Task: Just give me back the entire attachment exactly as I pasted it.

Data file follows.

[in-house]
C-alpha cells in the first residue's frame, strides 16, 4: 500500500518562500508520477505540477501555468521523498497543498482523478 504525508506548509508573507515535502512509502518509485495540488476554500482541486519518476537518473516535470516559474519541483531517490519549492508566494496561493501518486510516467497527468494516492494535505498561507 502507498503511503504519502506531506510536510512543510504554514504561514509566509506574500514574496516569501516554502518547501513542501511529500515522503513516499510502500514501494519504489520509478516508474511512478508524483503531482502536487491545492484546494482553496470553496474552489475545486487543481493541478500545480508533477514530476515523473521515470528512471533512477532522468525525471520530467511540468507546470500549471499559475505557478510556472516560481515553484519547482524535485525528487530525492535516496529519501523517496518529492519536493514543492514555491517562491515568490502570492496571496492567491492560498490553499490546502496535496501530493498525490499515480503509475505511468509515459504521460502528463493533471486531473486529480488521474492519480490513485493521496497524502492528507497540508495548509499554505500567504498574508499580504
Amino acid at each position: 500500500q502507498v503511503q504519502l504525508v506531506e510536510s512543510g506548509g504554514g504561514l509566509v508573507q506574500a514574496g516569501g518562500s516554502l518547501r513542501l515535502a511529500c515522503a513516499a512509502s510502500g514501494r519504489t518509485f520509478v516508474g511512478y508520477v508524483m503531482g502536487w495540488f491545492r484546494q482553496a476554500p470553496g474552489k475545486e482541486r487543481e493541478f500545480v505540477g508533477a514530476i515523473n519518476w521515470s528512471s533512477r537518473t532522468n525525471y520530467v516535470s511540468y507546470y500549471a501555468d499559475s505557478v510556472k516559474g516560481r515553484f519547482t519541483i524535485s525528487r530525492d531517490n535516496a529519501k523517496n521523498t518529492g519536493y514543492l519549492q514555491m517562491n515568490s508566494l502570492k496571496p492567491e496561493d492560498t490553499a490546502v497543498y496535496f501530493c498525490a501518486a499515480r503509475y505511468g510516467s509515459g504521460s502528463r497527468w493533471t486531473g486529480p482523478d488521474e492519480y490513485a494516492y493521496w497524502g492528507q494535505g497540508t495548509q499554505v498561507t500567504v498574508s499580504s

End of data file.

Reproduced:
[in-house]
C-alpha cells in the first residue's frame, strides 16, 4: 500500500518562500508520477505540477501555468521523498497543498482523478 504525508506548509508573507515535502512509502518509485495540488476554500482541486519518476537518473516535470516559474519541483531517490519549492508566494496561493501518486510516467497527468494516492494535505498561507 502507498503511503504519502506531506510536510512543510504554514504561514509566509506574500514574496516569501516554502518547501513542501511529500515522503513516499510502500514501494519504489520509478516508474511512478508524483503531482502536487491545492484546494482553496470553496474552489475545486487543481493541478500545480508533477514530476515523473521515470528512471533512477532522468525525471520530467511540468507546470500549471499559475505557478510556472516560481515553484519547482524535485525528487530525492535516496529519501523517496518529492519536493514543492514555491517562491515568490502570492496571496492567491492560498490553499490546502496535496501530493498525490499515480503509475505511468509515459504521460502528463493533471486531473486529480488521474492519480490513485493521496497524502492528507497540508495548509499554505500567504498574508499580504
Amino acid at each position: 500500500q502507498v503511503q504519502l504525508v506531506e510536510s512543510g506548509g504554514g504561514l509566509v508573507q506574500a514574496g516569501g518562500s516554502l518547501r513542501l515535502a511529500c515522503a513516499a512509502s510502500g514501494r519504489t518509485f520509478v516508474g511512478y508520477v508524483m503531482g502536487w495540488f491545492r484546494q482553496a476554500p470553496g474552489k475545486e482541486r487543481e493541478f500545480v505540477g508533477a514530476i515523473n519518476w521515470s528512471s533512477r537518473t532522468n525525471y520530467v516535470s511540468y507546470y500549471a501555468d499559475s505557478v510556472k516559474g516560481r515553484f519547482t519541483i524535485s525528487r530525492d531517490n535516496a529519501k523517496n521523498t518529492g519536493y514543492l519549492q514555491m517562491n515568490s508566494l502570492k496571496p492567491e496561493d492560498t490553499a490546502v497543498y496535496f501530493c498525490a501518486a499515480r503509475y505511468g510516467s509515459g504521460s502528463r497527468w493533471t486531473g486529480p482523478d488521474e492519480y490513485a494516492y493521496w497524502g492528507q494535505g497540508t495548509q499554505v498561507t500567504v498574508s499580504s